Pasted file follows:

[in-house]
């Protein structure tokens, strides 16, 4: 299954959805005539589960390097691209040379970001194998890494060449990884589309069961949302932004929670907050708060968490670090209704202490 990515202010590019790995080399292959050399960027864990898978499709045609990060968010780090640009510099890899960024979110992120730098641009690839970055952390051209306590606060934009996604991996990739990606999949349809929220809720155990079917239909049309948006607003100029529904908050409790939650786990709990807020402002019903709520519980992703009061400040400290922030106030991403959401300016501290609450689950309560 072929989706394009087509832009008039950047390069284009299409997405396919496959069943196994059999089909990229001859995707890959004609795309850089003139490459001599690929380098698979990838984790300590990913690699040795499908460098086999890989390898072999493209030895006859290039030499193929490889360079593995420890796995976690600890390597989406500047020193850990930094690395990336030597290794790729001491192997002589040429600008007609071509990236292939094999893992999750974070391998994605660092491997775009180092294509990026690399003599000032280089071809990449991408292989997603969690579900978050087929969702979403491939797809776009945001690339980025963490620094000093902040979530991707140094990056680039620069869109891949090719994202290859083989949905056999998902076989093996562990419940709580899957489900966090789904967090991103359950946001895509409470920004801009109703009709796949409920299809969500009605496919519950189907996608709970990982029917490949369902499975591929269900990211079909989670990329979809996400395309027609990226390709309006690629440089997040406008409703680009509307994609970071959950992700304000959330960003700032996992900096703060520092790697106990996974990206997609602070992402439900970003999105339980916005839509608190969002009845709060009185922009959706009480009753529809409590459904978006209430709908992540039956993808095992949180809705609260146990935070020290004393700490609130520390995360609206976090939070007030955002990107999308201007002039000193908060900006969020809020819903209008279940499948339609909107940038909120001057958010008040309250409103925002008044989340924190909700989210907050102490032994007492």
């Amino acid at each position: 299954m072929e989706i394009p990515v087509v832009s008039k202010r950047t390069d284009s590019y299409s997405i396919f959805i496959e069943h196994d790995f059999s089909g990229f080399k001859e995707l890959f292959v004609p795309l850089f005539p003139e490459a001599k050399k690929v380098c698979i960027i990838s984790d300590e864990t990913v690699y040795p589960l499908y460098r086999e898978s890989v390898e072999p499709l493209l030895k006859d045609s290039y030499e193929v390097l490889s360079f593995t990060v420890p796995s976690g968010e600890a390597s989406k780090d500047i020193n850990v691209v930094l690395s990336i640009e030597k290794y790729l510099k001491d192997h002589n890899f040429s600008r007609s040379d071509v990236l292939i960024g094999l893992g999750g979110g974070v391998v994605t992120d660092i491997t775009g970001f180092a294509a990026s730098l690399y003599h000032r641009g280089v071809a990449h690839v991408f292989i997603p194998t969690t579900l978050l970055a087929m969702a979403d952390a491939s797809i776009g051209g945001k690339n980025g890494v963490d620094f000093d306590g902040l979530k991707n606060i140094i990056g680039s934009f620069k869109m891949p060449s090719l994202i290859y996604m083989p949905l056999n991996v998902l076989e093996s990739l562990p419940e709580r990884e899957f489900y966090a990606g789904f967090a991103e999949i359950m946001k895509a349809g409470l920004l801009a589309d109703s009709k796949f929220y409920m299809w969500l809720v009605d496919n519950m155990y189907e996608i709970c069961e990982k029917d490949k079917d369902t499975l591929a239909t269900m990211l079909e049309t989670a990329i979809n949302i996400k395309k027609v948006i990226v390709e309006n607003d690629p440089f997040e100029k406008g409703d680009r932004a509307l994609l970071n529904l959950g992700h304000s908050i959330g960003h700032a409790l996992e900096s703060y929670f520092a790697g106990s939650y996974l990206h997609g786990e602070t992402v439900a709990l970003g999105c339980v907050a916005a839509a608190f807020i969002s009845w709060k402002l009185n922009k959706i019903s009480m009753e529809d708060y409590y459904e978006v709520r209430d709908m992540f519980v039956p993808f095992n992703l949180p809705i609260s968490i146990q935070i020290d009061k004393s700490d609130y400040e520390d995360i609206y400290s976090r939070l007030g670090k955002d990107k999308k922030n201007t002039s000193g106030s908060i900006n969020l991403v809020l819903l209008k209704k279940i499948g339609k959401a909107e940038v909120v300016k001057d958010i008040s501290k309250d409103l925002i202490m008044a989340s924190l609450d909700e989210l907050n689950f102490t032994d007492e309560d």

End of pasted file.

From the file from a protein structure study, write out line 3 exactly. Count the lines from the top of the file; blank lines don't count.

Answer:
């Amino acid at each position: 299954m072929e989706i394009p990515v087509v832009s008039k202010r950047t390069d284009s590019y299409s997405i396919f959805i496959e069943h196994d790995f059999s089909g990229f080399k001859e995707l890959f292959v004609p795309l850089f005539p003139e490459a001599k050399k690929v380098c698979i960027i990838s984790d300590e864990t990913v690699y040795p589960l499908y460098r086999e898978s890989v390898e072999p499709l493209l030895k006859d045609s290039y030499e193929v390097l490889s360079f593995t990060v420890p796995s976690g968010e600890a390597s989406k780090d500047i020193n850990v691209v930094l690395s990336i640009e030597k290794y790729l510099k001491d192997h002589n890899f040429s600008r007609s040379d071509v990236l292939i960024g094999l893992g999750g979110g974070v391998v994605t992120d660092i491997t775009g970001f180092a294509a990026s730098l690399y003599h000032r641009g280089v071809a990449h690839v991408f292989i997603p194998t969690t579900l978050l970055a087929m969702a979403d952390a491939s797809i776009g051209g945001k690339n980025g890494v963490d620094f000093d306590g902040l979530k991707n606060i140094i990056g680039s934009f620069k869109m891949p060449s090719l994202i290859y996604m083989p949905l056999n991996v998902l076989e093996s990739l562990p419940e709580r990884e899957f489900y966090a990606g789904f967090a991103e999949i359950m946001k895509a349809g409470l920004l801009a589309d109703s009709k796949f929220y409920m299809w969500l809720v009605d496919n519950m155990y189907e996608i709970c069961e990982k029917d490949k079917d369902t499975l591929a239909t269900m990211l079909e049309t989670a990329i979809n949302i996400k395309k027609v948006i990226v390709e309006n607003d690629p440089f997040e100029k406008g409703d680009r932004a509307l994609l970071n529904l959950g992700h304000s908050i959330g960003h700032a409790l996992e900096s703060y929670f520092a790697g106990s939650y996974l990206h997609g786990e602070t992402v439900a709990l970003g999105c339980v907050a916005a839509a608190f807020i969002s009845w709060k402002l009185n922009k959706i019903s009480m009753e529809d708060y409590y459904e978006v709520r209430d709908m992540f519980v039956p993808f095992n992703l949180p809705i609260s968490i146990q935070i020290d009061k004393s700490d609130y400040e520390d995360i609206y400290s976090r939070l007030g670090k955002d990107k999308k922030n201007t002039s000193g106030s908060i900006n969020l991403v809020l819903l209008k209704k279940i499948g339609k959401a909107e940038v909120v300016k001057d958010i008040s501290k309250d409103l925002i202490m008044a989340s924190l609450d909700e989210l907050n689950f102490t032994d007492e309560d």